Cryptocurrencies, in particular bitcoin, have captured the public’s attention. It is hard to find a person who has not heard about bitcoin, albeit blockchain, the technology that the creators of bitcoin devised, is still a mystery to most. (Blockchain is just one form of distributed ledger technology (DLT). For the sake of simplicity the term blockchain is used throughout this report.) Prior to bitcoin, people who wanted to transfer value between themselves needed to do it face-to-face or rely on trusted third parties. Even transacting face-to-face often required the use of bank notes (cash) issued by central banks – and good luck trying to get someone in New Zealand to accept Moroccan dirham for a cup of coffee. Cr yptocurrencies allow people to transfer value in seconds – if using a newer cryptocurrency than bitcoin – between themselves even if they are on opposite sides of the world without using third parties: something which conventional banking systems cannot do.Not only can value be transferred, but there are considerable cost savings: a blockchain is a shared tamper-proof ledger which means the parties do not need to reconcile their records.Conventional payment systems have not caught up with the internet age. We take it for granted that we can send digital files, such as photographs and documents, across the world in seconds. Moreover, the use of cryptocurrencies goes well beyond mere transfers of value; it can transform how we transact. The provision of goods and services, including the transfer of legal title and the payment, can be done in one transaction. So compelling are the opportunities that blockchain technology allows that large corporations are already using cryptocurrencies in their operations to move value around the world and central banks are actively working on creating central bank-issued cryptocurrencies, which we refer to as CBDCs. Fears of the dangers of technology are understandable, such as the ability for criminals to usecryptocurrencies to launder money and finance terror; however, any technology can be used for good and bad. If early humans had turned their backs on fire due to the very real risk of harm, none of us would be reading this report. Indeed, criminals are using the current banking and corporate/trusts systems more than cryptocurrencies. While cryptocurrencies are tolerated in New Zealand, as they are in most countries, in practice they are difficult to obtain and use. Many New Zealand cryptocurrency exchanges, where people can purchase cryptocurrencies with New Zealand dollars (fiat currency), find it difficult to obtain bank accounts, and when they do, the exchanges’ bank accounts are often closed down. Businesses find it extremely difficult to operate without bank accounts. In turn, consumers are potentially harmed if they purchase cryptocurrencies from overseas exchanges, which may not be subject to the same level of regulatory oversight as New Zealand exchanges. The risk increases if those cryptocurrencies are stored by the overseas exchanges. Businesses that want to receive and pay in cryptocurrencies also find it difficult to obtain and keep bank accounts in New Zealand. As a result, businesses, and the resulting economic activity, migrate to those countries that are actively fostering their blockchain ecosystem. New Zealand has an opportunity to be a blockchain and financial technology (fintech) hub, which would fit well with New Zealand’s perception as a nimble, agile and innovative country. However, for New Zealand to realise its potential, change is required.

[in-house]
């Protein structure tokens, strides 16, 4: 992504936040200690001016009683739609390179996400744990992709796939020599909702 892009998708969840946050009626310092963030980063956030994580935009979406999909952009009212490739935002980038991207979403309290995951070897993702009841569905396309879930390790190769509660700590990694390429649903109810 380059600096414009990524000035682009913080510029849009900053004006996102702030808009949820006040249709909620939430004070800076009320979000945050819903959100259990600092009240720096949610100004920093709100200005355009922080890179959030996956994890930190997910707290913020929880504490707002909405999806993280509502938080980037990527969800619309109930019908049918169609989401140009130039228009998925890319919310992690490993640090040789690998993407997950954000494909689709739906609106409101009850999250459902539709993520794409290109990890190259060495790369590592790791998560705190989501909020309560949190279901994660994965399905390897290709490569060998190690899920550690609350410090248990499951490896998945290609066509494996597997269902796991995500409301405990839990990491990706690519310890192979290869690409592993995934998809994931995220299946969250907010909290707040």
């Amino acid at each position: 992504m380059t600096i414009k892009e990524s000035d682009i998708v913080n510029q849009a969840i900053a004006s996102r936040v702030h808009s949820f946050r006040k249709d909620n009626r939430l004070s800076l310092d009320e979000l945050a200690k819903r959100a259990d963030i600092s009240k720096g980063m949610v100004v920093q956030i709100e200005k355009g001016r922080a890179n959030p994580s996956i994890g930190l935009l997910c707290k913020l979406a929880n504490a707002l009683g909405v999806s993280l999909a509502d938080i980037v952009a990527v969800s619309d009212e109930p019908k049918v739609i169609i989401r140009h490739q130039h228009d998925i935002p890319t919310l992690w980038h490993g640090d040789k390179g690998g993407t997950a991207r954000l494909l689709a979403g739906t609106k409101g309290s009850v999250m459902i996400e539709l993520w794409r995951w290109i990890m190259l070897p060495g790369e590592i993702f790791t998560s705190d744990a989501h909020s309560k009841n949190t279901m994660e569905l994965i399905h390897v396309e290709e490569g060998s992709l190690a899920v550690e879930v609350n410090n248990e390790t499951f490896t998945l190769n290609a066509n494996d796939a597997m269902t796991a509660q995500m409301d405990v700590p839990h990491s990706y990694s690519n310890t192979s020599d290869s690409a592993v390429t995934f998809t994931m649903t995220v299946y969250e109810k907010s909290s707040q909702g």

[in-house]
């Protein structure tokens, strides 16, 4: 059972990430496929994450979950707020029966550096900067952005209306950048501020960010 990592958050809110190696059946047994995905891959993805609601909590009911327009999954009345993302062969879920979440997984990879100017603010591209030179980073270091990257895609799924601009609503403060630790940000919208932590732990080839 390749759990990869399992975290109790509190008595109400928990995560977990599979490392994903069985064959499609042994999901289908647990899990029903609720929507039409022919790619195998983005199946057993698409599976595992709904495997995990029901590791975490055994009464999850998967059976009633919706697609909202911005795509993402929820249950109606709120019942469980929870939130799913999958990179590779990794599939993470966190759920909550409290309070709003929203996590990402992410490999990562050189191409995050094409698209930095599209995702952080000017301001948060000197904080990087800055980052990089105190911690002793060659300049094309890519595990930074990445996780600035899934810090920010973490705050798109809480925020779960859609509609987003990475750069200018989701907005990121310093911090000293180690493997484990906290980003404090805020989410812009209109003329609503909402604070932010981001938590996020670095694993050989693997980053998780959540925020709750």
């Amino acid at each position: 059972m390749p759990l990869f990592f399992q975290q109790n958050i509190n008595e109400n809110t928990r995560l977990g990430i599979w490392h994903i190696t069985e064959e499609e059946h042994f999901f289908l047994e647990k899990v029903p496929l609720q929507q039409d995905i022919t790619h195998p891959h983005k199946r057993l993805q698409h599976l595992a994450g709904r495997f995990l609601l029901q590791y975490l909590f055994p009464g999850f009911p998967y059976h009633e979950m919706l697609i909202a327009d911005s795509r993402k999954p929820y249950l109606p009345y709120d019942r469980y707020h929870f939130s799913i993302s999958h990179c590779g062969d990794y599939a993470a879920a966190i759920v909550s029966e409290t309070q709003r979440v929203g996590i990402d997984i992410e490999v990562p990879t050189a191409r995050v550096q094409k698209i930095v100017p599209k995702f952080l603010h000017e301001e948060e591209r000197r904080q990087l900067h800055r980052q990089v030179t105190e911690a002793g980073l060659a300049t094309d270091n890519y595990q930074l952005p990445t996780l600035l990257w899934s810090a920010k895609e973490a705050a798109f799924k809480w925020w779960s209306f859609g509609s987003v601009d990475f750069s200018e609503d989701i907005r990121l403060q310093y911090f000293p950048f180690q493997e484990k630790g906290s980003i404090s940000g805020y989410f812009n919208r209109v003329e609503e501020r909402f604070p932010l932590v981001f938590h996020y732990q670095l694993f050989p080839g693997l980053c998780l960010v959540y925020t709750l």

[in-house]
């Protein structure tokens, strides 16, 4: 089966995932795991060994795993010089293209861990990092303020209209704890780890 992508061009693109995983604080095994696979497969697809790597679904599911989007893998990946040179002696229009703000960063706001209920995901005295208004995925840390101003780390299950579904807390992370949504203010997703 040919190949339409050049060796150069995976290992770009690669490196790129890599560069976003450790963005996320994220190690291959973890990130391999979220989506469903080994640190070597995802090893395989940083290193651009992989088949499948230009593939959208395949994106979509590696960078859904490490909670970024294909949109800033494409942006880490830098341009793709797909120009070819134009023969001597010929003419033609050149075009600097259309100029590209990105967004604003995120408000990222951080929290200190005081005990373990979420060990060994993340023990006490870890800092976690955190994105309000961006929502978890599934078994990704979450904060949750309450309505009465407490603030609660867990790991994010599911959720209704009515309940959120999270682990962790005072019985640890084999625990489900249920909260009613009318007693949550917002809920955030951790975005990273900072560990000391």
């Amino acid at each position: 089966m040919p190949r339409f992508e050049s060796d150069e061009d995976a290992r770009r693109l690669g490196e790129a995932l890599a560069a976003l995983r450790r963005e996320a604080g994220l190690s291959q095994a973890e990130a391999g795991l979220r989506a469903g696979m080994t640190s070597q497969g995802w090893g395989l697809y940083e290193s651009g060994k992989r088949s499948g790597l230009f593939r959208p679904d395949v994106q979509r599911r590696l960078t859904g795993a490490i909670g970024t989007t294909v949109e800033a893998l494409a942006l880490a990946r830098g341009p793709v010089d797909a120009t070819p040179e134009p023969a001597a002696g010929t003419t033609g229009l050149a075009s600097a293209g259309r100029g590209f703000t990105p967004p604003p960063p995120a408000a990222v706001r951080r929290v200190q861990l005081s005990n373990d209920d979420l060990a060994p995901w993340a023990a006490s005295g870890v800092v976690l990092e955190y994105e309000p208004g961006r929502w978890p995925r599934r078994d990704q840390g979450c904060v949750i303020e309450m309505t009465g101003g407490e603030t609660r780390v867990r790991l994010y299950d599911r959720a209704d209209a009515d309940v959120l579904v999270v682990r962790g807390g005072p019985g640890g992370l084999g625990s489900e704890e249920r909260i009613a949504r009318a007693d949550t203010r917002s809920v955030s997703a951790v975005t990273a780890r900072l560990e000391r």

- The New Zealand Government should continue to allow cryptocurrencies to be traded as well as used for the payment of goods and services within and outside New Zealand.
- New Zealand-based cryptocurrency exchanges should be encouraged, and clear and detailed guidance provided as to their anti-money laundering/counter- the funding of terrorism (AML/CFT) obligations by both the Department of Internal Affairs (DIA) and the Financial Markets Authority (FMA). That is, follow Australia’s example.
- Greater advice and therefore protection should be provided to consumers on cryptocurrencies by the FMA, DIA and other organisations.
- Cryptocurrency exchanges that comply with AML/CFT and other requirements must have access to bank accounts with New Zealand banks.
- Merchants must be able to accept cryptocurrency payments by people or organisations for under NZD100 or payments made through a New Zealand exchange (or an overseas exchange) that complies with AML/CFT requirements, without the merchants losing their bank accounts.
- GST is removed from cryptocurrencies that are used for the payment of goods and services.
- The Inland Revenue Department (IRD) clarifies other taxation rules around the use of cryptocurrencies.
- The IRD should accept cryptocurrencies for the payment of taxes.
- The Reserve Bank of New Zealand (RBNZ) should trial the creation and issuance of a New Zealand CBDC.
- Although this point goes wider than merely cryptocurrencies, New Zealand should follow countries such as the United Kingdom (UK) and Australia, and create a regulatory s